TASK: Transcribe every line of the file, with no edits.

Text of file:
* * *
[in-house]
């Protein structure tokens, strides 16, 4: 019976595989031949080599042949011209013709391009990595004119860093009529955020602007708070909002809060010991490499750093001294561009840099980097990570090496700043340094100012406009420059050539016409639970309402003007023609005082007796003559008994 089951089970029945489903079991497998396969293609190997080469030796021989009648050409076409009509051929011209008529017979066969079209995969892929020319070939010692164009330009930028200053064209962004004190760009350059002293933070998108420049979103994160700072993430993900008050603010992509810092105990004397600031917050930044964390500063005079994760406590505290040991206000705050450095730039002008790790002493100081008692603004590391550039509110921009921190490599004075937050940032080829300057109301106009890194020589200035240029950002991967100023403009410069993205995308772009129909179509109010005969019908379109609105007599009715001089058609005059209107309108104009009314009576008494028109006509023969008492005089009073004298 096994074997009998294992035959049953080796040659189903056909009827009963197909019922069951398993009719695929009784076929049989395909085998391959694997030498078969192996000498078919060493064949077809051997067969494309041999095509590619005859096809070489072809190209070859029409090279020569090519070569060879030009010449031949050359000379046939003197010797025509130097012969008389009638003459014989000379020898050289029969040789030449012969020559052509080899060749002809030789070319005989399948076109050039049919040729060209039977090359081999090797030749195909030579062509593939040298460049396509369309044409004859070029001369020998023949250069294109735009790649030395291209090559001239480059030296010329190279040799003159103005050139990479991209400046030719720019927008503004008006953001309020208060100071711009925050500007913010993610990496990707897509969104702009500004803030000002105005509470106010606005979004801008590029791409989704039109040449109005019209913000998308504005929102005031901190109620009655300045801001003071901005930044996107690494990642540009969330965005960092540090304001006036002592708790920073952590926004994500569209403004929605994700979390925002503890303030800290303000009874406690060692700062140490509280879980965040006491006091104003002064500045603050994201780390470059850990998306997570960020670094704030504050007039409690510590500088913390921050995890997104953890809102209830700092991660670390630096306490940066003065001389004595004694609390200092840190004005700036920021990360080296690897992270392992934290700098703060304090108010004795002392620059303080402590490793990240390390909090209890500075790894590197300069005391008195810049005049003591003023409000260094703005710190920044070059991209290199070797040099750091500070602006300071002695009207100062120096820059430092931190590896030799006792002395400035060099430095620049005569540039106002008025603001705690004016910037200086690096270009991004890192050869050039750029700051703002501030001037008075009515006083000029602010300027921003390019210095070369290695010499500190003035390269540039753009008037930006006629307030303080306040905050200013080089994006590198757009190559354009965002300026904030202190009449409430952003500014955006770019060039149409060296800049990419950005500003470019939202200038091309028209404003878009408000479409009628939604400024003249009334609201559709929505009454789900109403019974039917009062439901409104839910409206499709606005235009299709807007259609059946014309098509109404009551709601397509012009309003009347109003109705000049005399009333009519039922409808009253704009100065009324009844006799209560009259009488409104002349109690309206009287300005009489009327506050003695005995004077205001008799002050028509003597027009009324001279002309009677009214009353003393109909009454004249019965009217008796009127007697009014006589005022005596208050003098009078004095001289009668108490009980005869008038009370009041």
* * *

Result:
[in-house]
């Protein structure tokens, strides 16, 4: 019976595989031949080599042949011209013709391009990595004119860093009529955020602007708070909002809060010991490499750093001294561009840099980097990570090496700043340094100012406009420059050539016409639970309402003007023609005082007796003559008994 089951089970029945489903079991497998396969293609190997080469030796021989009648050409076409009509051929011209008529017979066969079209995969892929020319070939010692164009330009930028200053064209962004004190760009350059002293933070998108420049979103994160700072993430993900008050603010992509810092105990004397600031917050930044964390500063005079994760406590505290040991206000705050450095730039002008790790002493100081008692603004590391550039509110921009921190490599004075937050940032080829300057109301106009890194020589200035240029950002991967100023403009410069993205995308772009129909179509109010005969019908379109609105007599009715001089058609005059209107309108104009009314009576008494028109006509023969008492005089009073004298 096994074997009998294992035959049953080796040659189903056909009827009963197909019922069951398993009719695929009784076929049989395909085998391959694997030498078969192996000498078919060493064949077809051997067969494309041999095509590619005859096809070489072809190209070859029409090279020569090519070569060879030009010449031949050359000379046939003197010797025509130097012969008389009638003459014989000379020898050289029969040789030449012969020559052509080899060749002809030789070319005989399948076109050039049919040729060209039977090359081999090797030749195909030579062509593939040298460049396509369309044409004859070029001369020998023949250069294109735009790649030395291209090559001239480059030296010329190279040799003159103005050139990479991209400046030719720019927008503004008006953001309020208060100071711009925050500007913010993610990496990707897509969104702009500004803030000002105005509470106010606005979004801008590029791409989704039109040449109005019209913000998308504005929102005031901190109620009655300045801001003071901005930044996107690494990642540009969330965005960092540090304001006036002592708790920073952590926004994500569209403004929605994700979390925002503890303030800290303000009874406690060692700062140490509280879980965040006491006091104003002064500045603050994201780390470059850990998306997570960020670094704030504050007039409690510590500088913390921050995890997104953890809102209830700092991660670390630096306490940066003065001389004595004694609390200092840190004005700036920021990360080296690897992270392992934290700098703060304090108010004795002392620059303080402590490793990240390390909090209890500075790894590197300069005391008195810049005049003591003023409000260094703005710190920044070059991209290199070797040099750091500070602006300071002695009207100062120096820059430092931190590896030799006792002395400035060099430095620049005569540039106002008025603001705690004016910037200086690096270009991004890192050869050039750029700051703002501030001037008075009515006083000029602010300027921003390019210095070369290695010499500190003035390269540039753009008037930006006629307030303080306040905050200013080089994006590198757009190559354009965002300026904030202190009449409430952003500014955006770019060039149409060296800049990419950005500003470019939202200038091309028209404003878009408000479409009628939604400024003249009334609201559709929505009454789900109403019974039917009062439901409104839910409206499709606005235009299709807007259609059946014309098509109404009551709601397509012009309003009347109003109705000049005399009333009519039922409808009253704009100065009324009844006799209560009259009488409104002349109690309206009287300005009489009327506050003695005995004077205001008799002050028509003597027009009324001279002309009677009214009353003393109909009454004249019965009217008796009127007697009014006589005022005596208050003098009078004095001289009668108490009980005869008038009370009041």